Comment from Dr. Robert DuPont, founding President of the Institute for Behavior and Health, Inc., about the previous post. Dr. DuPont was the first Director of the National Institute on Drug Abuse (NIDA) from 1973 to 1978 and was the second White House Drug Chief from 1973 to 1977.
With respect to its having “proven to be very difficult” to find a 0.08 g/dL BAC equivalent for drugs of abuse (especially marijuana), seeking such a level for drugs is dangerously misleading because it implies that additional research will solve the problem and get us those numbers. Far from it. There has been abundant research showing that the search for an acceptable blood or other tissue level which equates with drug impairment of driving is a mirage that stops needed action now. Today drugged driving is a highway safety threat on the level of drunk driving. And yet, it is overlooked and ignored. The search for the BAC equivalent for drugs is a major reason for this continuing and deadly public safety failure.
The zero-tolerance per se standard (where any detectable level of an illegal drug in a driver is a violation – and not a measure of impairment) is the only workable standard to use. We have more than two decades of experience using if for safety-sensitive jobs, including commercial drivers. This is the standard used in Western Europe and Australia. The per se standard for drugged driving is strongly supported by the Office of National Drug Control Policy (ONDCP) and by the U.S. Department of Transportation.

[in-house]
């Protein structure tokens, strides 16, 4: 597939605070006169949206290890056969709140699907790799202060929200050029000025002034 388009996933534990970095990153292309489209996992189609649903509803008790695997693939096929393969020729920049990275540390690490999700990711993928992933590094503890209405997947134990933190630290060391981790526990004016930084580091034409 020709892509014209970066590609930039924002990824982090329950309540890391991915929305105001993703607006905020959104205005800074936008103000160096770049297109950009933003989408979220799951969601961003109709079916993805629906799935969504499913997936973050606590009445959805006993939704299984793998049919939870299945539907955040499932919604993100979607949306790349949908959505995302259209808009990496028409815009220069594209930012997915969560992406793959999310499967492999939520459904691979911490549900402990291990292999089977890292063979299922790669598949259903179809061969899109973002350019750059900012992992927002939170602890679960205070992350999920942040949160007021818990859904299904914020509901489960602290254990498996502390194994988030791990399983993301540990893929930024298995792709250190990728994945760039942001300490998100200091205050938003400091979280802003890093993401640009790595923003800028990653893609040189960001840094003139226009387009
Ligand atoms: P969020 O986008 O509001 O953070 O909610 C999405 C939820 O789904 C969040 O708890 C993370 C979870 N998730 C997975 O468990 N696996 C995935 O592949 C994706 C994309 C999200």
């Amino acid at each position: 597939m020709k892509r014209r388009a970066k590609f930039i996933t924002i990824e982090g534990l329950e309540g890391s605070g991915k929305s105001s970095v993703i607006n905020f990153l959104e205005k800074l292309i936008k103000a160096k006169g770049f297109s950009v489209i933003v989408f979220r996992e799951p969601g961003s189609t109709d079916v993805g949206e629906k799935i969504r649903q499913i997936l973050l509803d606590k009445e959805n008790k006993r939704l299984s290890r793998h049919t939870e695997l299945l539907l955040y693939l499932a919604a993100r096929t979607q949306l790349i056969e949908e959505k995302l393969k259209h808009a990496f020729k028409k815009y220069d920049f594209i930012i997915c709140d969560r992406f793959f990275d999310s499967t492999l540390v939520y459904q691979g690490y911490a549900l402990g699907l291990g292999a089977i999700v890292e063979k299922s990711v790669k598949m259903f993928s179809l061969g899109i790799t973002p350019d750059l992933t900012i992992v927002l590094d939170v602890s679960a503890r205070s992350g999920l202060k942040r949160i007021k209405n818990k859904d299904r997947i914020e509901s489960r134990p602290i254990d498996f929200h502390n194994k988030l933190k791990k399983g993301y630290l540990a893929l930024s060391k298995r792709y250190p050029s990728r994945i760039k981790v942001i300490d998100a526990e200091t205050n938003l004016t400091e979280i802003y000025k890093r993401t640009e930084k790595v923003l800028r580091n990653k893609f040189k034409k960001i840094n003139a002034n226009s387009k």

No doubt legalization of marijuana will increase levels of marijuana use, not marginally but massively. Look at alcohol and cigarettes. Among Americans 12 and older, 51% used alcohol in the past 30 days. For cigarettes, it was 27% and for all illegal drugs combined it was 9% — 7% for marijuana alone. THAT is the evidence for the positive impact of “prohibition” (who says making drugs illegal has failed as a public health strategy?). With the legalization and commercialization of marijuana as envisioned in the Colorado and Washington ballot initiatives, the marijuana use figure will zoom, eventually matching alcohol and tobacco.
There will be huge increased costs to be paid for this rise in marijuana use in highway safety, but so there will be major adverse effects on education, including poor academic performance and dropping out, and increases in substance abuse treatment admissions. Those are just the start of the high costs of marijuana legalization. The laws in Washington and Colorado make the United States the only nation in the world ever to legalize and fully commercialize marijuana in the model of alcohol and tobacco.
Marijuana legalization is the wrong way to go in the search for a better drug policy. We need policies that reduce drug use, not policies like legalization that increase drug use.